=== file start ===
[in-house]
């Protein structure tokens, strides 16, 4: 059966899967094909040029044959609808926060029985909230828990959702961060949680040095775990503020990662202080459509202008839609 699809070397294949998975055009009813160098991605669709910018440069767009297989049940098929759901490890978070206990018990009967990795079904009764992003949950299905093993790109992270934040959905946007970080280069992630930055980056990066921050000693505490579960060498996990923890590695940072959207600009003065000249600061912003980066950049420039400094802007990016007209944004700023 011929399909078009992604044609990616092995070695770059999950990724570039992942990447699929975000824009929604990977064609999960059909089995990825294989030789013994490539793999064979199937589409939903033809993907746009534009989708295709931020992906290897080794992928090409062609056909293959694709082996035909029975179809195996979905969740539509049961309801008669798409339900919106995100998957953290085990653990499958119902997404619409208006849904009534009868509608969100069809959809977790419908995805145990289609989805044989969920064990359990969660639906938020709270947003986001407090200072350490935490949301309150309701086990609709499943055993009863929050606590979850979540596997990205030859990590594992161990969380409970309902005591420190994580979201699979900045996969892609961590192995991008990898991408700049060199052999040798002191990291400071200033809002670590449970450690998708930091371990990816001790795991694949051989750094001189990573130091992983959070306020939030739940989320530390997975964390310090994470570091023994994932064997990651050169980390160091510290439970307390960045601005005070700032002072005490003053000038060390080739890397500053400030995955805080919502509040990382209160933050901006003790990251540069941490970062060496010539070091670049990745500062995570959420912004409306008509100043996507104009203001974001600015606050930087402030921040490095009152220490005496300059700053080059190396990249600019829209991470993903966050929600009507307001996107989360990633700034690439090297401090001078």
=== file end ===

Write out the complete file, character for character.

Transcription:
[in-house]
């Protein structure tokens, strides 16, 4: 059966899967094909040029044959609808926060029985909230828990959702961060949680040095775990503020990662202080459509202008839609 699809070397294949998975055009009813160098991605669709910018440069767009297989049940098929759901490890978070206990018990009967990795079904009764992003949950299905093993790109992270934040959905946007970080280069992630930055980056990066921050000693505490579960060498996990923890590695940072959207600009003065000249600061912003980066950049420039400094802007990016007209944004700023 011929399909078009992604044609990616092995070695770059999950990724570039992942990447699929975000824009929604990977064609999960059909089995990825294989030789013994490539793999064979199937589409939903033809993907746009534009989708295709931020992906290897080794992928090409062609056909293959694709082996035909029975179809195996979905969740539509049961309801008669798409339900919106995100998957953290085990653990499958119902997404619409208006849904009534009868509608969100069809959809977790419908995805145990289609989805044989969920064990359990969660639906938020709270947003986001407090200072350490935490949301309150309701086990609709499943055993009863929050606590979850979540596997990205030859990590594992161990969380409970309902005591420190994580979201699979900045996969892609961590192995991008990898991408700049060199052999040798002191990291400071200033809002670590449970450690998708930091371990990816001790795991694949051989750094001189990573130091992983959070306020939030739940989320530390997975964390310090994470570091023994994932064997990651050169980390160091510290439970307390960045601005005070700032002072005490003053000038060390080739890397500053400030995955805080919502509040990382209160933050901006003790990251540069941490970062060496010539070091670049990745500062995570959420912004409306008509100043996507104009203001974001600015606050930087402030921040490095009152220490005496300059700053080059190396990249600019829209991470993903966050929600009507307001996107989360990633700034690439090297401090001078």